Orbital sclerite: a narrow sclerite encircling some eyes.

Order: one of the primary divisions of the Class Insecta, based largely on wing structure and then usually ending in -ptera.

Ordure: excrement; usually applied to such as is foul or offensive.

Orichalceous: = aurichalceous; q.v.

Oriental: in geographical zoology as used by Wallace, that part of the earth's surface including Asia east of the Indus River, south of the Himalayas and the Yangtse-kiang watershed, Ceylon, Sumatra, Java and the Philippines.

Orificium: the anal or genital opening.

Original type: is the actual specimen from which a published description is prepared.

Orismologia -y: the defining of scientific or technical terms.

Orthoptera: straight winged: an ordinal term applied to insects in which the primaries are not used in flight, but cover the longitudinally folded secondaries; mouth mandibulate; head set into prothorax, the latter free; metamorphosis incomplete.

Orthorrhapha: that section of Diptera in which the pupa escapes from larval skin through a T-shaped opening on back: see cyclorrhapha.

Orthorrhaphous: straight-seamed.

Os: the mouth of insects, in general.

Oscillation: a vibrating or swinging from side to side.

Osculant: intermediate in character between two groups or series.

Osmaterium -ia: fleshy, tubular, eversible processes producing a penetrating odor, capable of being projected through a slit in the prothoracic segment of certain Papilionid caterpillars, and from openings elsewhere in the bodies of other forms. {Scanner's comment: currently the only spelling I can find is "osmeterium". This given spelling is almost certainly an error on someone's part. Not only do the earliest books that I can find spell it "osmeterium", but the Greek root is "osme".}

Osmosis: the tendency of liquids to pass or diffuse through a membrane or septum.

Osselet: = ossicle; q.v.

Ossicle: a small nodule of chitin resembling a bone.

Ossicula: small corneous pieces that serve in the articulation of the wings to the thorax.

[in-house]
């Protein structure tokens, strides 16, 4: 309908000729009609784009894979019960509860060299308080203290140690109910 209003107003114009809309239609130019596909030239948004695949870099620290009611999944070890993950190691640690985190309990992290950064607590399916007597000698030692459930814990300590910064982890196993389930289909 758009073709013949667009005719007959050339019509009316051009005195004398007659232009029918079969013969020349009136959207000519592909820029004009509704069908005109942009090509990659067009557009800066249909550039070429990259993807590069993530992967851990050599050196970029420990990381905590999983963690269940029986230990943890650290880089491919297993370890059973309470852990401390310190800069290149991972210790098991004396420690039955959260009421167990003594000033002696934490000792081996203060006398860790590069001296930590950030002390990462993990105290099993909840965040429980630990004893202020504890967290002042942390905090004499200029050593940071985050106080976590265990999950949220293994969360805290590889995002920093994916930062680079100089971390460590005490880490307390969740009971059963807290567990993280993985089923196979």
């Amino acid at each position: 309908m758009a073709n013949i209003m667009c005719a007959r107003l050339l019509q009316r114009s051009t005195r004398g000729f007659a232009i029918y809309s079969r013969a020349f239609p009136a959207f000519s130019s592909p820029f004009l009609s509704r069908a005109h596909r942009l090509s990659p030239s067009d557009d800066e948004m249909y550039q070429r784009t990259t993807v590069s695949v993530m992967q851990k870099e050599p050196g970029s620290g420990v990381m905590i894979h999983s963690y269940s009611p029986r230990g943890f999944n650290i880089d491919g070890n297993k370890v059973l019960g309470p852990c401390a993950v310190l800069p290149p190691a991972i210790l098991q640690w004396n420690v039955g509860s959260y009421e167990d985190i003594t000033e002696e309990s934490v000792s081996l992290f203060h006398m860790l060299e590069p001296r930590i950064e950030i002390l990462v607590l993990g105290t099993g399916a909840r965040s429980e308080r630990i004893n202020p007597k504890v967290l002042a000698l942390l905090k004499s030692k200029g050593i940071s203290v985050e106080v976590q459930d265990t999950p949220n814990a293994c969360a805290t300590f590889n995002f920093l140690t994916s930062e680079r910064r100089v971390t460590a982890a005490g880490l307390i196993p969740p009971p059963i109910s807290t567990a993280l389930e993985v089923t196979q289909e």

Ostia: the slit-like openings of the heart.

Ostiolar canal: a marginal furrow leading from the ostiole.

Ostiole: in Heteroptera, the openings at the sides of meso- and metathorax, through which an odoriferous fluid is excreted.

Ostium: singular of Ostia; q.v.

-osus; an affix, signifying saturation, or the possession of the quality expressed in the stem word.

Otocyst: an auditory or ear-like vesicle.

Otolith: a little ear-bone: granules or concretions found in an otocyst.

Outer lobe: of maxilla = galea; q.v.

Outer margin: the outer edge of wing, between apex and hind angle.

Ovo, Ovum: the eggs; an egg.

Ova glebata: eggs laid or concealed in lumps of dung.

Ova imposita: eggs laid in the substance that is to serve as food for the larva.

Oval: egg-shaped, with both ends similar.

Ova pilosa: eggs that are covered with hair: usually from the abdomen of the female.

Ovarian tube: a tubular structure in which are developed the cells forming the future ova: a single one of the mass which, taken together, form the ovaries.

Ovaries: a mass of ovarian tubes, lying one on each side of the body cavity of the female, in each of which tubes eggs or ova are developed: the individual tubes of an ovary all converge to one oviduct.

Ovariole: an ovarian tube: q.v.

Ovary: singular of ovaries; q.v.

Ovate: in outline, egg-shaped or oval.

Oviduct: the tube through which the egg passes from ovarian tubes into vagina: sometimes used in the sense of ovipositor: q.v.

Oviform: egg-shaped.

Oviparous: where reproduction is through eggs laid by the female.

Oviposition: the act of depositing the eggs.

Ovipositor: the tubular or valved structure by means of which the eggs are placed; usually concealed; but sometimes extended far beyond the end of the body.

Oviscapt: = ovipositor; q.v.

Ovivalvule: in Ephemeroptera; is an appendage of the female reproductive organs.

Ovoviviparous: when living young are born from eggs which are hatched in the body of the parent.


Pacific coast humid area: is that faunal area of the transition zone comprising the western parts of Washington and Oregon between the Coast Mountains and Cascade range: parts of northern California and most of the coast region from near Cape Mendocino south to the Santa Barbara Mountains. To the south and east it passes into the arid transition and in places into the upper Sonoran.

Pad: the pulvillus, or that part of it which is capable of extension and retraction in some Coleoptera.

Paddle: the flattened joints of posterior tarsi in aquatic Hemiptera.